Paper - Belfer Center for Science and International Affairs and Wilson International Center for Scholars

Emergency Management in North America

| February 2022

North America 2.0: Forging a Continental Future


In North America, disasters and emergencies have no national boundaries. When the United States closed its airspace on September 11, 2001, more than 200 U.S.-destined aircraft carrying tens of thousands of passengers were rerouted to Canadian airfields. In 2003, a massive blackout struck the eastern United States and the Canadian province of Ontario, affecting more than 50 million North Americans. Each year, the flooding of the Red River in North Dakota — floods which are expected to worsen due to climate change — overflows into Canada. Since 1959, firefighters from Naco, Arizona, regularly have crossed into Mexico to tackle fires breaking out south of the U.S. border.

As these examples demonstrate, and as the COVID-19 pandemic certainly proves, Mexico, the United States, and Canada share both common borders and a vulnerability to disasters and emergencies. During a catastrophic disaster, when the rapid flow of assistance is required to save lives and reduce suffering, these three countries must effectively plan for and coordinate a cross-border response. The evolving security trends requiring this capacity among the three countries are numerous. However, to date, a comprehensive emergency management compact for North America cannot be identified. Instead, there are various "parallel" bilateral agreements — between the U.S. and Canada and the U.S. and Mexico — without a holistic, trilateral overall approach. This chapter reviews the main challenges to effective emergency management that result from this gap and outlines a proposal for a comprehensive North American Emergency Management Compact.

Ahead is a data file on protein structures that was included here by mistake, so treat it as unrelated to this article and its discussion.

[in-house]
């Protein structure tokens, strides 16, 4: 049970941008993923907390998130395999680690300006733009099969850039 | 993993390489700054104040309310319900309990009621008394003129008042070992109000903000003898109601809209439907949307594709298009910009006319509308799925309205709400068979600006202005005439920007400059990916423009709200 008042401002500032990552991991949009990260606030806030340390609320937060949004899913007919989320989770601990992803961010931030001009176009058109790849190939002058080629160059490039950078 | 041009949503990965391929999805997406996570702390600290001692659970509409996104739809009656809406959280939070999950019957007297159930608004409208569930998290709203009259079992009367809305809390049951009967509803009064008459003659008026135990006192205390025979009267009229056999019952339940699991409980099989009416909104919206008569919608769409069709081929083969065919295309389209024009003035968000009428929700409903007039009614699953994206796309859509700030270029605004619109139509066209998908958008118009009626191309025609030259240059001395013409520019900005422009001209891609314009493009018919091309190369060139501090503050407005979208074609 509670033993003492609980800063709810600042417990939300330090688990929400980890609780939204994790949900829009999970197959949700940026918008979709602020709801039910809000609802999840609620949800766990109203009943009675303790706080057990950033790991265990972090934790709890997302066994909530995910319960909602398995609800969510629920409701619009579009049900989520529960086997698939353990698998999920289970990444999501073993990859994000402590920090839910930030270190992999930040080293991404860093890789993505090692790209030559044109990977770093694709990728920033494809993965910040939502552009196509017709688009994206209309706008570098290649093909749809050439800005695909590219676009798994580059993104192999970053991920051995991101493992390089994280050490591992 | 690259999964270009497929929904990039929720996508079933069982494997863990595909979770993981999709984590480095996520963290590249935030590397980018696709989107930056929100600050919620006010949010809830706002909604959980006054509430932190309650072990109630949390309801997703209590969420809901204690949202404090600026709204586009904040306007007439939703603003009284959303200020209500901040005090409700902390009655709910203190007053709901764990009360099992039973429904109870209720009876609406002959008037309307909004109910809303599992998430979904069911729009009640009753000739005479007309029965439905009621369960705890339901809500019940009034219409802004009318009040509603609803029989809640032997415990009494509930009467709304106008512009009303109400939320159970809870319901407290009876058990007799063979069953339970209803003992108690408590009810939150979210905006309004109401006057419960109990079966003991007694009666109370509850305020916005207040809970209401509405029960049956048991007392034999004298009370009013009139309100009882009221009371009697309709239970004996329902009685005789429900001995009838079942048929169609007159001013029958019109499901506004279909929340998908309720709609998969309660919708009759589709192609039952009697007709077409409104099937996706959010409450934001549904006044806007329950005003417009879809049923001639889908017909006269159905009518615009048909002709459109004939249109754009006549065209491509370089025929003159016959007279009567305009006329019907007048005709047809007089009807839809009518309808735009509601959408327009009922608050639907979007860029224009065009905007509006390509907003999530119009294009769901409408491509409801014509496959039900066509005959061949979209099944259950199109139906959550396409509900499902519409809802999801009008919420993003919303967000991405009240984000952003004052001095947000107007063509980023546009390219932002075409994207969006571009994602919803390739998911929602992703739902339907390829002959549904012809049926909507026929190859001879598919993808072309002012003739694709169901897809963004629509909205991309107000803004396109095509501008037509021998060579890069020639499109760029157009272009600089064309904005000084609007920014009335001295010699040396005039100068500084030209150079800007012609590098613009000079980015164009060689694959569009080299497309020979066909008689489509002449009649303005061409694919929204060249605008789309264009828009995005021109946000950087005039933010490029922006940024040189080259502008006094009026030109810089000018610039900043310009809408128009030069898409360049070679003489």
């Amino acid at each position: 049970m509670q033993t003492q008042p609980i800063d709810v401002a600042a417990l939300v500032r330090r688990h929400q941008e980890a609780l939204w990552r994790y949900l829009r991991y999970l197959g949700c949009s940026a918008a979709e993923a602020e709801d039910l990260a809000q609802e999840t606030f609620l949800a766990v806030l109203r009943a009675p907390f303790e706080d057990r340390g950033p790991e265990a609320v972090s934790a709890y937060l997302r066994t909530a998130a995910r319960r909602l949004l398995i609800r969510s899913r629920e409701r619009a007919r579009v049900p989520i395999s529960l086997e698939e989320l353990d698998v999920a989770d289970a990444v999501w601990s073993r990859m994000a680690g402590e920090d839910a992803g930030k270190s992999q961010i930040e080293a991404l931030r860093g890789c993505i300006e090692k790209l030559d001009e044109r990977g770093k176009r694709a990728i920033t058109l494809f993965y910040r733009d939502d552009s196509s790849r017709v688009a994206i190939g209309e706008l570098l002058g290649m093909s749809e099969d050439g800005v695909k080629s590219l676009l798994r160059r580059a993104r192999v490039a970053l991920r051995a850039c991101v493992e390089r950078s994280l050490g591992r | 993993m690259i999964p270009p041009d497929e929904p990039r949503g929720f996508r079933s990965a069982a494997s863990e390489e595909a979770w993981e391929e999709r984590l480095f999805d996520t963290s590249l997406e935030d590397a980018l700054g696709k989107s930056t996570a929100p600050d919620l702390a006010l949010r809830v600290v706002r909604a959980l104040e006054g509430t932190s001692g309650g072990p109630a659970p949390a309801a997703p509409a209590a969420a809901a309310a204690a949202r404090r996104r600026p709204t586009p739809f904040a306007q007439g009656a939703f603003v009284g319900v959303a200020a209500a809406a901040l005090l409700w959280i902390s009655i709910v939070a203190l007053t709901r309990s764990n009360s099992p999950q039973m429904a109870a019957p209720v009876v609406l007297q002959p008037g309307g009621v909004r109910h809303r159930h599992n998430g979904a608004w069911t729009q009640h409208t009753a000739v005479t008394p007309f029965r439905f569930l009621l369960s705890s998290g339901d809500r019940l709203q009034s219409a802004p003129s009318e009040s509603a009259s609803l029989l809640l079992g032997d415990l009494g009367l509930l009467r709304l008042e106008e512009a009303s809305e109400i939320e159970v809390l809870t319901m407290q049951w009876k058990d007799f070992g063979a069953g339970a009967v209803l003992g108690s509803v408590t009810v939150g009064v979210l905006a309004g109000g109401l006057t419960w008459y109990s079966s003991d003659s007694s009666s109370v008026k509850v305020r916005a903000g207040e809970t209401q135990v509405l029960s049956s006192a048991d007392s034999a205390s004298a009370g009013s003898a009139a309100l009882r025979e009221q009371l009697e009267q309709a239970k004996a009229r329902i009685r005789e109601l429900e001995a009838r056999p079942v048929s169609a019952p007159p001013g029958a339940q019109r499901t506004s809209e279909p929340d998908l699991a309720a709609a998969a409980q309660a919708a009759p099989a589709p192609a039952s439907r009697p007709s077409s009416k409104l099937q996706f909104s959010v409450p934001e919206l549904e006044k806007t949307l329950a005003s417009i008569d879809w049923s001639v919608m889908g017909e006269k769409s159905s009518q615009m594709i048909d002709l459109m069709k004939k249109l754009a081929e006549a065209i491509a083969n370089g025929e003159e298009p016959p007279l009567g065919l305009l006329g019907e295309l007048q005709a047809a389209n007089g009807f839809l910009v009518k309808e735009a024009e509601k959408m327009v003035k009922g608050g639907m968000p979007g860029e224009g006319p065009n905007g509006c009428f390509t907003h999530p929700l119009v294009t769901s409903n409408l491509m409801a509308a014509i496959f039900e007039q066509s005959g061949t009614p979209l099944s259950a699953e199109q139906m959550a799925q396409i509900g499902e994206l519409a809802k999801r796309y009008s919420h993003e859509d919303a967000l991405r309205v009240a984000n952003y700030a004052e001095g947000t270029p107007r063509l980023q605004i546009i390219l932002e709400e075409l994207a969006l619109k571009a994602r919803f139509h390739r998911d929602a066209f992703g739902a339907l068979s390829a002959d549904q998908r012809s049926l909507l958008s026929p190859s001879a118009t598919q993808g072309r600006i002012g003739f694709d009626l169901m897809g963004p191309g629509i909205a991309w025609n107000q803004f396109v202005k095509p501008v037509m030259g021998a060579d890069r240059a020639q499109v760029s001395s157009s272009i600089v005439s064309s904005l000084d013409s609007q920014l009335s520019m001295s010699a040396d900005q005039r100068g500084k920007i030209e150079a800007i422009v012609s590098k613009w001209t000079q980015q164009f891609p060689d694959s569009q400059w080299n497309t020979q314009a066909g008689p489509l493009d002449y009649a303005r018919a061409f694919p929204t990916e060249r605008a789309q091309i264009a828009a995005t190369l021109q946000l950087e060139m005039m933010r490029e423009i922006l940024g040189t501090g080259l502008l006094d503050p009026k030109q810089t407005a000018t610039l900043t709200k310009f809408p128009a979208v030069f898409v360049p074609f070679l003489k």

About This Paper

Emergency Management in North America
For more information on this publication: Belfer Communications Office
For Academic Citation: Kayyem, Juliette. “Emergency Management in North America.” Paper, Belfer Center for Science and International Affairs and Wilson International Center for Scholars, February 2022.

The Author

Juliette Kayyem Headshot